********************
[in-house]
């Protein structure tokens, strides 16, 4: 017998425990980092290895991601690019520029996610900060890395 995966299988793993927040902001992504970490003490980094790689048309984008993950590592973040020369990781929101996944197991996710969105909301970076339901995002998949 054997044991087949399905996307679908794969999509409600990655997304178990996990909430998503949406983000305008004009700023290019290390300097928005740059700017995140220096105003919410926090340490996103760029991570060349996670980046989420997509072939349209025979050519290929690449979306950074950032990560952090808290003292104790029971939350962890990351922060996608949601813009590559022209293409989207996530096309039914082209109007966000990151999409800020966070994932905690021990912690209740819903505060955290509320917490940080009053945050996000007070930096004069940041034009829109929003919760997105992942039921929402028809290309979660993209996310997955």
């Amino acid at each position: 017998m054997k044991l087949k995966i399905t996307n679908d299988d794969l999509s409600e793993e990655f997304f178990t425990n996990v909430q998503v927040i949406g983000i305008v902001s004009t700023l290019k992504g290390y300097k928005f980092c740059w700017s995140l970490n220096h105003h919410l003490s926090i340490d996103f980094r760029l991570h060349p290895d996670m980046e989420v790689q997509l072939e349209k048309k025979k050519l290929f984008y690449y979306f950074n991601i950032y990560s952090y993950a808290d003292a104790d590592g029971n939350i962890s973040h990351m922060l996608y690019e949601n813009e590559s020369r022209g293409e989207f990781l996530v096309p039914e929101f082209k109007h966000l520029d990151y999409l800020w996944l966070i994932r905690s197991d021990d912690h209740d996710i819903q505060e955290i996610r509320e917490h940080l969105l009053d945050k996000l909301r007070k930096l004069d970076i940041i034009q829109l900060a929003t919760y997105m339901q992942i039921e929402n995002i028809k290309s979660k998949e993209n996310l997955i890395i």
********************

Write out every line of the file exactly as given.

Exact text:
[in-house]
């Protein structure tokens, strides 16, 4: 017998425990980092290895991601690019520029996610900060890395 995966299988793993927040902001992504970490003490980094790689048309984008993950590592973040020369990781929101996944197991996710969105909301970076339901995002998949 054997044991087949399905996307679908794969999509409600990655997304178990996990909430998503949406983000305008004009700023290019290390300097928005740059700017995140220096105003919410926090340490996103760029991570060349996670980046989420997509072939349209025979050519290929690449979306950074950032990560952090808290003292104790029971939350962890990351922060996608949601813009590559022209293409989207996530096309039914082209109007966000990151999409800020966070994932905690021990912690209740819903505060955290509320917490940080009053945050996000007070930096004069940041034009829109929003919760997105992942039921929402028809290309979660993209996310997955």
């Amino acid at each position: 017998m054997k044991l087949k995966i399905t996307n679908d299988d794969l999509s409600e793993e990655f997304f178990t425990n996990v909430q998503v927040i949406g983000i305008v902001s004009t700023l290019k992504g290390y300097k928005f980092c740059w700017s995140l970490n220096h105003h919410l003490s926090i340490d996103f980094r760029l991570h060349p290895d996670m980046e989420v790689q997509l072939e349209k048309k025979k050519l290929f984008y690449y979306f950074n991601i950032y990560s952090y993950a808290d003292a104790d590592g029971n939350i962890s973040h990351m922060l996608y690019e949601n813009e590559s020369r022209g293409e989207f990781l996530v096309p039914e929101f082209k109007h966000l520029d990151y999409l800020w996944l966070i994932r905690s197991d021990d912690h209740d996710i819903q505060e955290i996610r509320e917490h940080l969105l009053d945050k996000l909301r007070k930096l004069d970076i940041i034009q829109l900060a929003t919760y997105m339901q992942i039921e929402n995002i028809k290309s979660k998949e993209n996310l997955i890395i």